The Russian offer of six humanitarian corridors out of Ukrainian cities, of which four led to Russia or pro-Russia Belarus, was being described in similar terms to the grim “joke” in Ghouta – as a “cynical” stunt, “immoral” and hypocritical.

In reality, as Ukrainian officials pointed out, despite the promise of a ceasefire, it was Russian shelling that was preventing the evacuation of civilians from Kyiv, Mariupol, Sumy, Kharkiv, Volnovakha and Mykolaiv.

“This prevents the safe passage of humanitarian columns with Ukrainian and foreign citizens, as well as the delivery of medicines and food,” Ukraine’s foreign ministry said in a statement.

“All this is not serious, it is moral and political cynicism, which I find intolerable,” the French president Emmanuel Macron said. “I don’t know many Ukrainians who want to take refuge in Russia,” he told LCI television.

Ukrainian officials described the humanitarian corridor offer as “completely immoral” and called for genuine safe routes for civilians.

The Russian defense ministry later announced a new push, saying civilians would be allowed to leave Kyiv, Mariupol, Kharkiv and Sumy, but it came as Russian forces continued to pound other locations across the country. And as the hours passed on Monday with little sign of a ceasefire, it appeared there had been little meaningful evacuation.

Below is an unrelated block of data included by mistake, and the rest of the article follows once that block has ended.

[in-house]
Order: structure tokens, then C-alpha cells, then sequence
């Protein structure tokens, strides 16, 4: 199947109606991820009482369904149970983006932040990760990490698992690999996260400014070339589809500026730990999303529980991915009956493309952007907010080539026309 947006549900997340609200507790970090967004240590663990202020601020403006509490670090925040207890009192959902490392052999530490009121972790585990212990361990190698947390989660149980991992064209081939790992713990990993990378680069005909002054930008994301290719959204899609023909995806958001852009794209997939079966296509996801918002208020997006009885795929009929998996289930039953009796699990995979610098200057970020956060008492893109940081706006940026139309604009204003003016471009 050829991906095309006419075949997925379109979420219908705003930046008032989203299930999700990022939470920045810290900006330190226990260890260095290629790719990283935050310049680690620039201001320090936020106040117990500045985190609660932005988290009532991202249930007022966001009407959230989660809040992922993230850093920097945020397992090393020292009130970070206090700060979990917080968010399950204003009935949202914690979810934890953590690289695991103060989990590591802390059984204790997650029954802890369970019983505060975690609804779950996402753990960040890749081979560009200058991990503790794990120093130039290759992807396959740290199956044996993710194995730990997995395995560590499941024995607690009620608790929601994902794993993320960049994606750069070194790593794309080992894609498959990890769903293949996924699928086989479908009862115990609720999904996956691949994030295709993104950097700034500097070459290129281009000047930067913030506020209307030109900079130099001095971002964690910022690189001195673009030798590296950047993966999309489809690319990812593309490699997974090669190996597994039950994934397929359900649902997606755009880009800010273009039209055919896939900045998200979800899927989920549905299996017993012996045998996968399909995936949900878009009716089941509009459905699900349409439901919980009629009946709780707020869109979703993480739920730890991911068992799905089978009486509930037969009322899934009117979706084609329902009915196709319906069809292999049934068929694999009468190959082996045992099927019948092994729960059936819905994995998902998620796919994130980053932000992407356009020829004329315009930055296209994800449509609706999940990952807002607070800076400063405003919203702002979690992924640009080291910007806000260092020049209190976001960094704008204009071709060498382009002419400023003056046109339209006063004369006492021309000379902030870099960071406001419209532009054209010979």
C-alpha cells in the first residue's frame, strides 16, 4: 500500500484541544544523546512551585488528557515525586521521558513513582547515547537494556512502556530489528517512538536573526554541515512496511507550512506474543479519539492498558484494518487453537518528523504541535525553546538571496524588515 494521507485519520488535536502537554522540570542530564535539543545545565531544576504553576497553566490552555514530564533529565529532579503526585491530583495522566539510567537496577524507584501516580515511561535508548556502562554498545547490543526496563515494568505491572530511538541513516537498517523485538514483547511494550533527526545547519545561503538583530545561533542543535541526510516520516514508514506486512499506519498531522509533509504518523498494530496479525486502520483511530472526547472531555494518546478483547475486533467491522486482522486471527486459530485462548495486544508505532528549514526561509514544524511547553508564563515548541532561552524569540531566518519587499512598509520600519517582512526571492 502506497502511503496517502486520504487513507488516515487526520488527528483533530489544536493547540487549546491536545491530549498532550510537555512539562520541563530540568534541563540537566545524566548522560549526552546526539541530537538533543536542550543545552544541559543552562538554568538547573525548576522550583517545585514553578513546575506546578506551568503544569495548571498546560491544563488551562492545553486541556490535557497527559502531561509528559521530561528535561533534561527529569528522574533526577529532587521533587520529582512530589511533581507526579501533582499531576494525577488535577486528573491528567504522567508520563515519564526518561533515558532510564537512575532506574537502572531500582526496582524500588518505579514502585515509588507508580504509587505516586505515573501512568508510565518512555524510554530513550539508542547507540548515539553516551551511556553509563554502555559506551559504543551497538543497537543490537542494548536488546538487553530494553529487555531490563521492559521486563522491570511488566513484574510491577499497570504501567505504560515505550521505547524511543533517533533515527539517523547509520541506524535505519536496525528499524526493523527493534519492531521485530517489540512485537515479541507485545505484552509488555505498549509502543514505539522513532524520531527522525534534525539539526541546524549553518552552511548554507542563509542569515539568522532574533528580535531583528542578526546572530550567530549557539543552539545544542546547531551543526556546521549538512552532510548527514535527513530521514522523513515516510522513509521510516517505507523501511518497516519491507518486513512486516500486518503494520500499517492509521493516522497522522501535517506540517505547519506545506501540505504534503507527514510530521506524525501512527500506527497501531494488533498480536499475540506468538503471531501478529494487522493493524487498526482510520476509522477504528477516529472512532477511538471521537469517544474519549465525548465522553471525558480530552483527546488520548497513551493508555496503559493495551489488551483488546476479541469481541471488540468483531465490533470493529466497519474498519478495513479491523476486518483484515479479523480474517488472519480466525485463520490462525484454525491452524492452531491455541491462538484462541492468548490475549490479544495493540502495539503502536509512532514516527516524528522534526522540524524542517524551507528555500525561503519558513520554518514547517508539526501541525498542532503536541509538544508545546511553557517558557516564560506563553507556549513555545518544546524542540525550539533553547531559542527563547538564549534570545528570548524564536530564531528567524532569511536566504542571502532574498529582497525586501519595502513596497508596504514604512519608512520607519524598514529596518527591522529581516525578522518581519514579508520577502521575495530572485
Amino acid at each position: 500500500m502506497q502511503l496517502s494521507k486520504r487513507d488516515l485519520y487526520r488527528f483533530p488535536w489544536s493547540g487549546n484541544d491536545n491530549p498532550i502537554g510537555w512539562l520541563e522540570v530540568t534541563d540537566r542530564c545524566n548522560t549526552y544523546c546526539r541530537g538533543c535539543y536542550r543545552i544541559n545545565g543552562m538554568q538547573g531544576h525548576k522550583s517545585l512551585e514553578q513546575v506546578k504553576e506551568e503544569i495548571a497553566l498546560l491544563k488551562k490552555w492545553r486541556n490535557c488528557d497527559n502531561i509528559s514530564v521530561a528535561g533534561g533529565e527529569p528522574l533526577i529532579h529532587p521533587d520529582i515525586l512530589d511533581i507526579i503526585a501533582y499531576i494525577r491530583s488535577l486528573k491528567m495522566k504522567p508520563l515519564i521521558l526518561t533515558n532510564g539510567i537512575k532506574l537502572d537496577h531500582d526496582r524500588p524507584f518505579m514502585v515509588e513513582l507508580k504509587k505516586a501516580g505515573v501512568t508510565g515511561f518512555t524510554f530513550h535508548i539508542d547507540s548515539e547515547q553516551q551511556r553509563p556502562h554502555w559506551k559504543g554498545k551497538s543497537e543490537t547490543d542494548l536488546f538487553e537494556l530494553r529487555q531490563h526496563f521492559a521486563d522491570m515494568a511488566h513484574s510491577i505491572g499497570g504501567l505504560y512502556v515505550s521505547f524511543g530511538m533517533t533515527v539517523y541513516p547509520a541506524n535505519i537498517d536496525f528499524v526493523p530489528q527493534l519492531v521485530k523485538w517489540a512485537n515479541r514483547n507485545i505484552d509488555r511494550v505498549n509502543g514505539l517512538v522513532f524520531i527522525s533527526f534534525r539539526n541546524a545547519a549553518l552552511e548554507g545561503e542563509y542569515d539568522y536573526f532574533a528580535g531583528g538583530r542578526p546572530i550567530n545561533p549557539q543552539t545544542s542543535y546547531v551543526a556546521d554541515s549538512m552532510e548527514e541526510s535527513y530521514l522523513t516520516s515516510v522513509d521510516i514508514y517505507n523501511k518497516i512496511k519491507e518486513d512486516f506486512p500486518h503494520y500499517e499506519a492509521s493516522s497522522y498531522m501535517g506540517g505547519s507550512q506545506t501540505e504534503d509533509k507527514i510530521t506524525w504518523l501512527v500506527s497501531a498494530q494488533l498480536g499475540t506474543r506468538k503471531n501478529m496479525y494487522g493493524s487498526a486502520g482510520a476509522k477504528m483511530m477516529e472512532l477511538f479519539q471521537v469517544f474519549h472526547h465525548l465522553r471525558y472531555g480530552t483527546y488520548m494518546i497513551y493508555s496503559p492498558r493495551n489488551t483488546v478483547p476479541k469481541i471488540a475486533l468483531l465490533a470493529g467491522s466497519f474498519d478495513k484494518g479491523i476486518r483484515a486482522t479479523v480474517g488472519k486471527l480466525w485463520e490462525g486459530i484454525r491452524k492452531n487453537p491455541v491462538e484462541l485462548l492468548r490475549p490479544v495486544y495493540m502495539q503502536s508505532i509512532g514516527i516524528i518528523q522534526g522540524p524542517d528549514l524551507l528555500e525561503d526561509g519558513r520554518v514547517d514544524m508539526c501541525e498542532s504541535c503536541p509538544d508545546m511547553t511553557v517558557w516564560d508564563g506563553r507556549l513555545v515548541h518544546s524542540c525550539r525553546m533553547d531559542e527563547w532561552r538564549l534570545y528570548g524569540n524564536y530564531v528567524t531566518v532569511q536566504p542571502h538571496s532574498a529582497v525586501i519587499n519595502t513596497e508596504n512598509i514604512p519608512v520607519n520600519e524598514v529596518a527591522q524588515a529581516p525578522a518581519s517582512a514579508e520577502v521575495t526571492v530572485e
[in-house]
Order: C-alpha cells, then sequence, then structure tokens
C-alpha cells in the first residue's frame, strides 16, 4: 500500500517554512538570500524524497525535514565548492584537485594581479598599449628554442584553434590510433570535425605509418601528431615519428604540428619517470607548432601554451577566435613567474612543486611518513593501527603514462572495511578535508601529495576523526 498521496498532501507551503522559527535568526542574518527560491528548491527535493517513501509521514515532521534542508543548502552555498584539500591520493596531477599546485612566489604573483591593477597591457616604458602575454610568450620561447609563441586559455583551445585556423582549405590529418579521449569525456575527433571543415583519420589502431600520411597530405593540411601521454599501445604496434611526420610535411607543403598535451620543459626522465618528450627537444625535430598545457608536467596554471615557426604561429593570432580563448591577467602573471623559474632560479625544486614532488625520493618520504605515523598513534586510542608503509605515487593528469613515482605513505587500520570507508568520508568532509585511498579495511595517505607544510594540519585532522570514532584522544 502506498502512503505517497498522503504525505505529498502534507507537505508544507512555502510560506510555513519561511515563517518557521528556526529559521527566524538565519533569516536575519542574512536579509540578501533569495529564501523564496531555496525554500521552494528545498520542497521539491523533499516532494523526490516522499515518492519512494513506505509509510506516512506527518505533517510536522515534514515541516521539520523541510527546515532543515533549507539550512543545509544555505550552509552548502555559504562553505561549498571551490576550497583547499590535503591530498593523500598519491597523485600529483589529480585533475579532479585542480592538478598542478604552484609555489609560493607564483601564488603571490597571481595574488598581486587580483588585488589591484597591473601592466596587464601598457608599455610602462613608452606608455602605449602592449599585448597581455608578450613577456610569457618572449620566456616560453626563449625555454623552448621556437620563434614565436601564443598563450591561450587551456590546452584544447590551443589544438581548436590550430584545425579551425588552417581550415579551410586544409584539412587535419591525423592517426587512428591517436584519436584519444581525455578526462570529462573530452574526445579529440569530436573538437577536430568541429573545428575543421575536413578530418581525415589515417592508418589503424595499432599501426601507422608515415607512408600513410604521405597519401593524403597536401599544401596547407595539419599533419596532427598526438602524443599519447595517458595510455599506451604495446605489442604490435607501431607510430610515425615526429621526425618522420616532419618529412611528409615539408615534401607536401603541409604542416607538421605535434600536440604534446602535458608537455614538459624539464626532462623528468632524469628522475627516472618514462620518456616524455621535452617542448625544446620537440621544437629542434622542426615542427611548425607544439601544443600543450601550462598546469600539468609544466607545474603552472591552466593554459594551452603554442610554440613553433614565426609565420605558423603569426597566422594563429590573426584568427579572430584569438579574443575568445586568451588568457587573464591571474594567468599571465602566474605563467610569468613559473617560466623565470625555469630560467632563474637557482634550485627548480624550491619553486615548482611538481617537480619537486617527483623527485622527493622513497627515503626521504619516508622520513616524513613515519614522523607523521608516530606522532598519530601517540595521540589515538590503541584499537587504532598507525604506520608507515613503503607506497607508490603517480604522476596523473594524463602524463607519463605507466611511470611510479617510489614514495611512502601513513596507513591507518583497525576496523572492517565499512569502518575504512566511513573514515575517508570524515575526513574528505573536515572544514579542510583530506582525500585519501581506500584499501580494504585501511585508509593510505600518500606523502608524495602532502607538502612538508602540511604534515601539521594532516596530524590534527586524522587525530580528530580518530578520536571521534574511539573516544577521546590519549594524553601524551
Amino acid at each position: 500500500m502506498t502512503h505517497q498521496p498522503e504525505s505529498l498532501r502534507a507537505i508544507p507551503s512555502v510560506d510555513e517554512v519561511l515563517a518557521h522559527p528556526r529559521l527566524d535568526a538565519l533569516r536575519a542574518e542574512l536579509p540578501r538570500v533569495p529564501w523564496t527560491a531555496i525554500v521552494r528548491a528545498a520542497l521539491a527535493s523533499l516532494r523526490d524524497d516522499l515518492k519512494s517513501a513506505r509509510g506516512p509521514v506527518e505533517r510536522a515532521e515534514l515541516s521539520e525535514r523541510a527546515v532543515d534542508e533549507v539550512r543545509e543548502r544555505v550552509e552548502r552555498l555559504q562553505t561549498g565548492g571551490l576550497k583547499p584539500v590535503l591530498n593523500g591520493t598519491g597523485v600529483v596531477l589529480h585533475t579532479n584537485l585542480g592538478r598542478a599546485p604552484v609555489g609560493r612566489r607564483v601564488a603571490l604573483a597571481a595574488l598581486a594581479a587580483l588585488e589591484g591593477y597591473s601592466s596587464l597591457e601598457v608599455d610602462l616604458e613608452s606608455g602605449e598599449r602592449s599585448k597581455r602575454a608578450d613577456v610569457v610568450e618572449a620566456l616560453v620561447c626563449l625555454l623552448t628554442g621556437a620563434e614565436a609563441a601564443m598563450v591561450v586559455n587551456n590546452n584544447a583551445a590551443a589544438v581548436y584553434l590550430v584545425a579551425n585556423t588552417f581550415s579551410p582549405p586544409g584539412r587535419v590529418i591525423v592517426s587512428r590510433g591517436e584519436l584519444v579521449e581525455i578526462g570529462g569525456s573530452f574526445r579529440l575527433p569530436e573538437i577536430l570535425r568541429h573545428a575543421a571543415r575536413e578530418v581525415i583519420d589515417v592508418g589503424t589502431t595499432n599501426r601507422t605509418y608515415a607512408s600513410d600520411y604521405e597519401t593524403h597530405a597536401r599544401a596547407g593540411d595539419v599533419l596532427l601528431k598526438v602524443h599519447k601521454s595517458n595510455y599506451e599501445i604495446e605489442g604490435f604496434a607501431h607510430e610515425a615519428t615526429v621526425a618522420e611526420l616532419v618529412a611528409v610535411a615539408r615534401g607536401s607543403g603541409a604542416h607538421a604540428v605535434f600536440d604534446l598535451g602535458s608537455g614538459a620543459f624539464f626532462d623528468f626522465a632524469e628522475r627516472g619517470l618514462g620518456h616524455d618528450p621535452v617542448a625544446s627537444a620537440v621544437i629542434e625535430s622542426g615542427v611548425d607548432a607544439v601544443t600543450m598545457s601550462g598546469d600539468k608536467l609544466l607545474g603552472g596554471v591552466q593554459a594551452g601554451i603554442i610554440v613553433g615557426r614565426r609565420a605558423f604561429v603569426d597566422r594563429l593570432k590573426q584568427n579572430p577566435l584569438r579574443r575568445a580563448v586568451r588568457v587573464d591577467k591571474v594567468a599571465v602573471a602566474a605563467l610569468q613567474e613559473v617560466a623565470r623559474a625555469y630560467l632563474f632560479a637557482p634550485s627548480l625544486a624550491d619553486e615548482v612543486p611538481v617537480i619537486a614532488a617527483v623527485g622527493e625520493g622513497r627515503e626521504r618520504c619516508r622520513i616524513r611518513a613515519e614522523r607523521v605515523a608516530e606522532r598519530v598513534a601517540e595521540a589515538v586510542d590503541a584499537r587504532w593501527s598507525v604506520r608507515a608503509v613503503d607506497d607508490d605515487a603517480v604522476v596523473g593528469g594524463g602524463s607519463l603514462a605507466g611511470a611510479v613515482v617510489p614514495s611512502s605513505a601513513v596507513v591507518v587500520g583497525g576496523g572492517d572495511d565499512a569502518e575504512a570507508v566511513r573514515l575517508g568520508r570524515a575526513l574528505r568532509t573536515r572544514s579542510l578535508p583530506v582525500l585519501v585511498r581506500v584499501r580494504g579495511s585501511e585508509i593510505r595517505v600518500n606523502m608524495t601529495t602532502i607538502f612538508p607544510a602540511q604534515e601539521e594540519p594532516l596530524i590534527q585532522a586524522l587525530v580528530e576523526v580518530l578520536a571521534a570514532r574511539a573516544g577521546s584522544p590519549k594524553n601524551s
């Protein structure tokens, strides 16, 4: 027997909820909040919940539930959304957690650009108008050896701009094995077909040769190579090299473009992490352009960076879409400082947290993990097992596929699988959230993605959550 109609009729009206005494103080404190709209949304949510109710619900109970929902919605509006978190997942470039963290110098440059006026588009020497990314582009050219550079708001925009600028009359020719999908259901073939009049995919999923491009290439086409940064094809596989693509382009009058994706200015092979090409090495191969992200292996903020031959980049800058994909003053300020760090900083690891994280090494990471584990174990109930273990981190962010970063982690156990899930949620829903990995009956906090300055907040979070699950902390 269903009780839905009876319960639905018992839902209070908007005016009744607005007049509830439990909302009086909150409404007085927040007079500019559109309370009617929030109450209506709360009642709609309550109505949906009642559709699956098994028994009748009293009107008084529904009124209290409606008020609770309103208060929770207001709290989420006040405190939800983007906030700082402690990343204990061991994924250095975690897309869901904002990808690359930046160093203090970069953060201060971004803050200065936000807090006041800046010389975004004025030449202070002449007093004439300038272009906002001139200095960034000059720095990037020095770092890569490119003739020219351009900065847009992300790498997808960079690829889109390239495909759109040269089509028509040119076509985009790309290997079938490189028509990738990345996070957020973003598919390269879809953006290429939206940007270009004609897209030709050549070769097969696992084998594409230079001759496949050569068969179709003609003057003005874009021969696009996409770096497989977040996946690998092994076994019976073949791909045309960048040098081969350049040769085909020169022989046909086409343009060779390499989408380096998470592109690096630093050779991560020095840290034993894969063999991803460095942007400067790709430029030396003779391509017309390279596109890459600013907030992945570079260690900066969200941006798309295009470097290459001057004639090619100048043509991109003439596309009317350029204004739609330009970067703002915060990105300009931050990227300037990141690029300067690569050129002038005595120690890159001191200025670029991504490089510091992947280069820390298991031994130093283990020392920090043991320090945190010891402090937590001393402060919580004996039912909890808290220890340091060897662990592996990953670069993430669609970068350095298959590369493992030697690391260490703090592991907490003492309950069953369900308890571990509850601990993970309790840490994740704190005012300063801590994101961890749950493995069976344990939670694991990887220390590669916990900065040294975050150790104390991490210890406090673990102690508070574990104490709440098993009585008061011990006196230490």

A destroyed car after shelling in Ukraine’s second-biggest city of Kharkiv. Photograph: Sergey Bobok/AFP/Getty Images

The conflict has driven over 1.7 million to flee the country and millions more are trapped under brutal Russian bombardment of civilian areas and are seeking to escape.

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The mayor of Irpin, where eight people were killed by Russian mortar fire during an evacuation attempt on Sunday, accused Russian forces of deliberately targeting those fleeing.

“Everyone knows where we are taking civilians out by car, along the evacuation routes. And they are targeting the routes,” said Oleksandr Markushin, echoing accusations that Russia had also shelled an evacuation route from Mariupol.